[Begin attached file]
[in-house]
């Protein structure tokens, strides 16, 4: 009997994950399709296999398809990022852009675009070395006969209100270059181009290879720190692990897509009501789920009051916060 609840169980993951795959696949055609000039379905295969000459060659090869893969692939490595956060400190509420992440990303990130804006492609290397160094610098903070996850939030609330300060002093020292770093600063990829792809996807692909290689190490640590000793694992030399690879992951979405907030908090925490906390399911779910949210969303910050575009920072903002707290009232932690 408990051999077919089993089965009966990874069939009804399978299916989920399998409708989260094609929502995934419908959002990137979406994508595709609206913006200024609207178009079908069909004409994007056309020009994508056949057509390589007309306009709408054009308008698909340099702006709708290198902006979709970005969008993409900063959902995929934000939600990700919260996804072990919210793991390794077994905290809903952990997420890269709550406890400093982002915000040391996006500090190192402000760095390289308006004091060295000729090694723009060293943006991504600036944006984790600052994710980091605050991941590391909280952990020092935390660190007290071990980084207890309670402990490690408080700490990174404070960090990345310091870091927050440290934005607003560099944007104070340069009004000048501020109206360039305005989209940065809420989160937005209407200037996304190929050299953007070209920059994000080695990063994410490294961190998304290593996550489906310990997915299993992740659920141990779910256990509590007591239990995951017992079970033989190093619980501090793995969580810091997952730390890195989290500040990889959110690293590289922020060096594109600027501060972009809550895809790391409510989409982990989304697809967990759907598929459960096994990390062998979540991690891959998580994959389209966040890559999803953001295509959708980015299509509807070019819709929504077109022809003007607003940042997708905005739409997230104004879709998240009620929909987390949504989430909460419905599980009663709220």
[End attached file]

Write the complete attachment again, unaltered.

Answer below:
[in-house]
């Protein structure tokens, strides 16, 4: 009997994950399709296999398809990022852009675009070395006969209100270059181009290879720190692990897509009501789920009051916060 609840169980993951795959696949055609000039379905295969000459060659090869893969692939490595956060400190509420992440990303990130804006492609290397160094610098903070996850939030609330300060002093020292770093600063990829792809996807692909290689190490640590000793694992030399690879992951979405907030908090925490906390399911779910949210969303910050575009920072903002707290009232932690 408990051999077919089993089965009966990874069939009804399978299916989920399998409708989260094609929502995934419908959002990137979406994508595709609206913006200024609207178009079908069909004409994007056309020009994508056949057509390589007309306009709408054009308008698909340099702006709708290198902006979709970005969008993409900063959902995929934000939600990700919260996804072990919210793991390794077994905290809903952990997420890269709550406890400093982002915000040391996006500090190192402000760095390289308006004091060295000729090694723009060293943006991504600036944006984790600052994710980091605050991941590391909280952990020092935390660190007290071990980084207890309670402990490690408080700490990174404070960090990345310091870091927050440290934005607003560099944007104070340069009004000048501020109206360039305005989209940065809420989160937005209407200037996304190929050299953007070209920059994000080695990063994410490294961190998304290593996550489906310990997915299993992740659920141990779910256990509590007591239990995951017992079970033989190093619980501090793995969580810091997952730390890195989290500040990889959110690293590289922020060096594109600027501060972009809550895809790391409510989409982990989304697809967990759907598929459960096994990390062998979540991690891959998580994959389209966040890559999803953001295509959708980015299509509807070019819709929504077109022809003007607003940042997708905005739409997230104004879709998240009620929909987390949504989430909460419905599980009663709220």